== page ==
Marine Mammals


The main objective of this twinning, entitled ‘Marine mammal protection, a way to enhance transatlantic cooperation between MPAs’, was to enable MPA managers to contribute more effectively to marine mammals conservation.

Specific objectives included:

  • To build technical capacities of MPA managers by sharing knowledge, expertise and good practice.
  • To provide MPA managers with a toolbox (a self-assessment tool to ‘track’ the integration of marine mammals into MPA management plans and a checklist).
  • To create a peer network to provide assistance to other MPA managers.
  • To promote the toolbox.
  • To adapt the toolbox to other migratory species such as turtles or other significant species in South-East Asia.


Activities and results

  • Expanded the twinning project.
  • Further refined and developed the products created in the previous phase: a self-assessment tool (for the integration of marine mammals into MPA management plans) and a checklist. The self-assessment tool was tested at a larger scale; the checklist was enhanced.
  • Promotion and uptake of the toolbox, which became a reference tool for marine mammals managers.
  • Workshops and capacity-building for marine mammals MPA managers.
  • Support to the development of a twinning project on marine turtle protection with partners in the Atlantic and SE Asia.
  • Promoted and shared results and tools with the other twinning projects in order to multiply and maximise the learning, feedback and results.
  • Applied a monitoring and evaluation methodology to the twinning project’s processes and results.



Whale and Dolphin Conservation​, Agreement on the Conservation of Small Cetaceans of the Baltic, North East Atlantic, Irish and North Seas (ASCOBANS)​, International Whaling Commission​, Fisheries & Ocean, Canada​, North American Marine Protected Area Network (NAMPAN)​, Commonwealth Blue Charter​,The Pacific Islands Managed and Protected Areas Community (PIMPAC)​, The Secretariat of the Pacific Regional Environment Programme (SPREP)​, The Regional Organization for the Conservation of the Environment of the Red Sea and Gulf of Aden (PERSGA)​, Abidjan Convention​, The Regional Partnership for West Africa Coastal and Marine Conservation (PRCM)​, The Western Indian Ocean Marine Science Association (WIOMSA)​,The Western Indian Ocean Marine Protected Areas Management Network (WIOMPAN)​, The Coordinating Body on the Seas of East Asia (COBSEA)​, Massey University​, Aarhus University​, North-East Asian Marine Protected Area Network (NEAMPAN)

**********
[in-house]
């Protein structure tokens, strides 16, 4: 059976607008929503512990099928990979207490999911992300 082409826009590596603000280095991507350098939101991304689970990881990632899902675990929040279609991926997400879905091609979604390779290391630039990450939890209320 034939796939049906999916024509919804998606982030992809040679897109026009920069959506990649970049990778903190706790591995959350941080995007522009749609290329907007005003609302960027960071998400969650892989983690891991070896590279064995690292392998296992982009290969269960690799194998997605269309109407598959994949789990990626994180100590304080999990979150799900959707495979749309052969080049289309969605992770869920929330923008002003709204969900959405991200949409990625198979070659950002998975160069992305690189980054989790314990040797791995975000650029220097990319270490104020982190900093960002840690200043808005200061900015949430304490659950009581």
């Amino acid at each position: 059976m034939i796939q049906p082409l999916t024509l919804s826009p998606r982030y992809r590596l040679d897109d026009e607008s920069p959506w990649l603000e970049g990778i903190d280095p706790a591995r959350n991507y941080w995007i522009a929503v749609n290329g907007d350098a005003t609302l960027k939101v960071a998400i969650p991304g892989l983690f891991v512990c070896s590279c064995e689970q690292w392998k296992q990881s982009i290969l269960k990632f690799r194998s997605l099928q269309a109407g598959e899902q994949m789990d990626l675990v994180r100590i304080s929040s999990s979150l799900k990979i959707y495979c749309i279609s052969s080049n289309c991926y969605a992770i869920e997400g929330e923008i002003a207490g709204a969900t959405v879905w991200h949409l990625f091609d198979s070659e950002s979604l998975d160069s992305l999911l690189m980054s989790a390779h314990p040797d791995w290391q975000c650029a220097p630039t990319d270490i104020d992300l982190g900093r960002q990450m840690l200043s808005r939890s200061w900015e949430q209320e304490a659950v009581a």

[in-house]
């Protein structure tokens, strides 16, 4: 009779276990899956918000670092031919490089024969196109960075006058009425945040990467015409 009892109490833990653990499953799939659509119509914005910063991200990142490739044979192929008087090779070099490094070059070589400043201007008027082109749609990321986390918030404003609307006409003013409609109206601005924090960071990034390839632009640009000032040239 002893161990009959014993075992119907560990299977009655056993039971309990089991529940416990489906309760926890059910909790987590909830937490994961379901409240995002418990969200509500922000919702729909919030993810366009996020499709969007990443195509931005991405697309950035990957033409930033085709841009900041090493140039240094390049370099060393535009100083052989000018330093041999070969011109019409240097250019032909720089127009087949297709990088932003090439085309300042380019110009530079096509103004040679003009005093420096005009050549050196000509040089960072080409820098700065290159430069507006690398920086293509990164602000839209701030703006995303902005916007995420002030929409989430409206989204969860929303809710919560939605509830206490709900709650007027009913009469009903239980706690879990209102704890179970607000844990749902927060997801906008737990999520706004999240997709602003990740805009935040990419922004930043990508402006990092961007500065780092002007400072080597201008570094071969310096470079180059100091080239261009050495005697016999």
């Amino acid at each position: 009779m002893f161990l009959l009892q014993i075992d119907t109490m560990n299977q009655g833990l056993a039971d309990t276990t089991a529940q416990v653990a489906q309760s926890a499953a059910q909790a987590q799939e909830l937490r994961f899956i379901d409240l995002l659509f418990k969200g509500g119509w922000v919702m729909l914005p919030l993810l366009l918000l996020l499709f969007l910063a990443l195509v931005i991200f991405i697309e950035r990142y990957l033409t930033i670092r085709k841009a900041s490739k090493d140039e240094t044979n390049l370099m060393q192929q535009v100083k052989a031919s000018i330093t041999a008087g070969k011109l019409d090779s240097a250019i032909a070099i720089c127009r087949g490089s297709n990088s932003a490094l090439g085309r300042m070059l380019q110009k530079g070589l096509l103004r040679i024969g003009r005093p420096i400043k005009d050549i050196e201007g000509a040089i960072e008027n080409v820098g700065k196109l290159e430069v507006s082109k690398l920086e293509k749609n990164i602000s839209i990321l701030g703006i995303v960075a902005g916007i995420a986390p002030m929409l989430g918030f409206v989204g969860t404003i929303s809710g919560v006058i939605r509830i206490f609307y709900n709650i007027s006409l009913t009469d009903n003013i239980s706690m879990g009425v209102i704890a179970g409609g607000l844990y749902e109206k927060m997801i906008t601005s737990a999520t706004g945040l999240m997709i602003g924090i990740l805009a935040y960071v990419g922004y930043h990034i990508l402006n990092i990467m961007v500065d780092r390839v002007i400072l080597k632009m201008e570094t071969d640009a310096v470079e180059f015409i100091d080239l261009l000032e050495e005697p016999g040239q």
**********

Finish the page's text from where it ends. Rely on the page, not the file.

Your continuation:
Images: (top) Humpback whale, Mexico. Credit: Michele Roux. (right) Humpbacks. Credit: François Baelen.

Images: (top) Humpback whale, Mexico. Credit: Michele Roux. (right) Humpbacks. Credit: François Baelen.

I would like to thank the Ocean Governance for inviting Bermuda’s Marine Mammal Sanctuary to join their project. Although I am the manager who is responsible for the conservation of marine mammals in Bermuda’s Marine Mammal Sanctuary (BMMS), I am not a marine mammal specialist. We do not have one within the Bermuda Department of Environment and Natural Resources (DENR), so the inclusion of the BMMS in the Marine Mammal Twinning has been of great value to us as we have been able to draw on the expertise of others.

Bermuda’s Marine Mammal Sanctuary does not have a management plan. The Marine Mammals Management Toolkit’s Self-Assessment Tool is an extremely useful checklist of actions for the conservation of marine mammals that will help to guide the development of a management plan for our Exclusive Economic Zone, which is our Marine Mammal Sanctuary. This will be created as part of Bermuda’s Marine Spatial Plan, which is currently being developed as part of the Bermuda Ocean Prosperity Programme.

The connections I have made with the partners of the Marine Mammal Twinning have opened up collaborative opportunities that are helping the DENR increase our knowledge about the marine mammals in our waters. At the Marine Mammal Twinning workshops I met the representative from the Agoa Sanctuary. As a result, Bermuda was invited to join some of the Caribbean Marine Mammal Preservation Network meetings and take part in their Passive Acoustic Study for the wider Caribbean. We have since set up a hydrophone in deep water off Bermuda that records sound from nearby marine mammals. So far this has been analysed for humpback whales and dolphins by a team at the University of Toulon led by Prof. Herve Glotin, and we now know more about the behaviour of these species in our waters. Without this collaboration, the Bermuda Government would not have the resources to undertake this valuable research. 

Bermuda’s Marine Mammal Sanctuary has benefited in a number of ways from being included in the Marine Mammal Twinning, for which we are very grateful.

Sarah Manuel, Bermuda Department of Environment and Natural Resources (DENR)